Use of bitcoin as a form of payment doubled in 2018 on darknet market sites, where users can buy anything from illegal drugs to fake IDs, even though the price of the cryptocurrency crashed, according to a study by data firm Chainalysis.
Bitcoin transaction volumes on darknet markets rose throughout 2018 to an average of $2 million daily, nearly double the activity measured at the start of the year, according to Chainalysis.
Overall bitcoin flowing into darknet markets fell to $600 million in 2018 from $700 million a year earlier, Chainalysis found. The dip was attributable to the closure of major markets AlphaBay and Hansa in mid-2017 which hampered flows until the start of last year when transaction volumes started to steadily grow again, Kim Grauer, senior economist at Chainalysis, said in an interview.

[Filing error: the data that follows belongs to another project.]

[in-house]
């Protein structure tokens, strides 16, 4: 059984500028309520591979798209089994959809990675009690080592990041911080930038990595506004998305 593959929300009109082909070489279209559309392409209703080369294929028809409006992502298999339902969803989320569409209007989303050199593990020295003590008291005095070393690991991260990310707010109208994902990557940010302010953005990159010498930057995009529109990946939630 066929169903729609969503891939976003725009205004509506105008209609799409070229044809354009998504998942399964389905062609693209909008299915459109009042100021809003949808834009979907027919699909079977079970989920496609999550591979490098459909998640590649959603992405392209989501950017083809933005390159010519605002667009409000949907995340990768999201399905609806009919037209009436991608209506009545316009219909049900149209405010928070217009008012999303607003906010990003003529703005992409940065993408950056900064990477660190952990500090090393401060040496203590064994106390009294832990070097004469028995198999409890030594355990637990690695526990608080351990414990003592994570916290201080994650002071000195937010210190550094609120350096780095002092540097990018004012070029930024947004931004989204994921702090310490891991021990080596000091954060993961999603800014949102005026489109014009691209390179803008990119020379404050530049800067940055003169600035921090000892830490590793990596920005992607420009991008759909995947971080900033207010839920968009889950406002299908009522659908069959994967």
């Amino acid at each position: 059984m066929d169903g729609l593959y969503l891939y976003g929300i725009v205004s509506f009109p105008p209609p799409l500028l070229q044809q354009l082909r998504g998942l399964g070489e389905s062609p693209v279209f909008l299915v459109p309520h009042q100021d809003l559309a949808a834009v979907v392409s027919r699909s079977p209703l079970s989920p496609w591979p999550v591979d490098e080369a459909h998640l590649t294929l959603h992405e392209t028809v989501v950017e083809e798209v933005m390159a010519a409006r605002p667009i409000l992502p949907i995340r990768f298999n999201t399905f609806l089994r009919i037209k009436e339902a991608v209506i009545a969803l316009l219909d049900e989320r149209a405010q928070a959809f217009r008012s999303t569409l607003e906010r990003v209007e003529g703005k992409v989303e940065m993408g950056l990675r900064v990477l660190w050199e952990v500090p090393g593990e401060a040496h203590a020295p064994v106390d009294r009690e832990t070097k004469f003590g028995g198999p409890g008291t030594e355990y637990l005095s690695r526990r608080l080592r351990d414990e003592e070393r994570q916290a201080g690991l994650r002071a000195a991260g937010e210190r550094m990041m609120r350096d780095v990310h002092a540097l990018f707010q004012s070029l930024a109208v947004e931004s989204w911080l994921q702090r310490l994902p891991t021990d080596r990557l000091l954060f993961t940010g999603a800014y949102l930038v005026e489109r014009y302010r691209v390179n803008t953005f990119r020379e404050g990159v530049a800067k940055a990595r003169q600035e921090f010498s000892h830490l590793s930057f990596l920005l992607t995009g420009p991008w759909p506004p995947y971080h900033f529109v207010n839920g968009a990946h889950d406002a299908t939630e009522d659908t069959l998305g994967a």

“The reason for that drop is more law enforcement activity,” Grauer said. “It would be misleading to think that this year it (the volume) will go down.”
Bitcoin, the largest cryptocurrency, is a popular form of payment on darknet markets because users do not need to reveal their identities.
In 2017 bitcoin became wildly popular with speculators who trade it online against other virtual currencies as well as hard currencies such as the U.S. dollar. Bitcoin’s price peaked in December 2017 at just above $20,000 and is now down more than 80 percent from its high.
While bitcoin’s volatility has attracted speculators, it has prevented it from becoming a more widespread form of payment in mainstream commerce. The value of bitcoins handled by major payment processors shriveled nearly 80 percent in the year to September, earlier data from Chainalysis showed.
The wild price swings have not dissuaded darknet users, Grauer said.
“For someone who wants to buy something on a dark marketplace, the fact that bitcoin price is fluctuating doesn’t really matter,” Grauer said.
However several factors could disrupt the rise of bitcoin flows into these markets this year. These include more closures of markets by law enforcement and the movement of activity from these venues to encrypted messaging apps to avoid detection, Grauer said.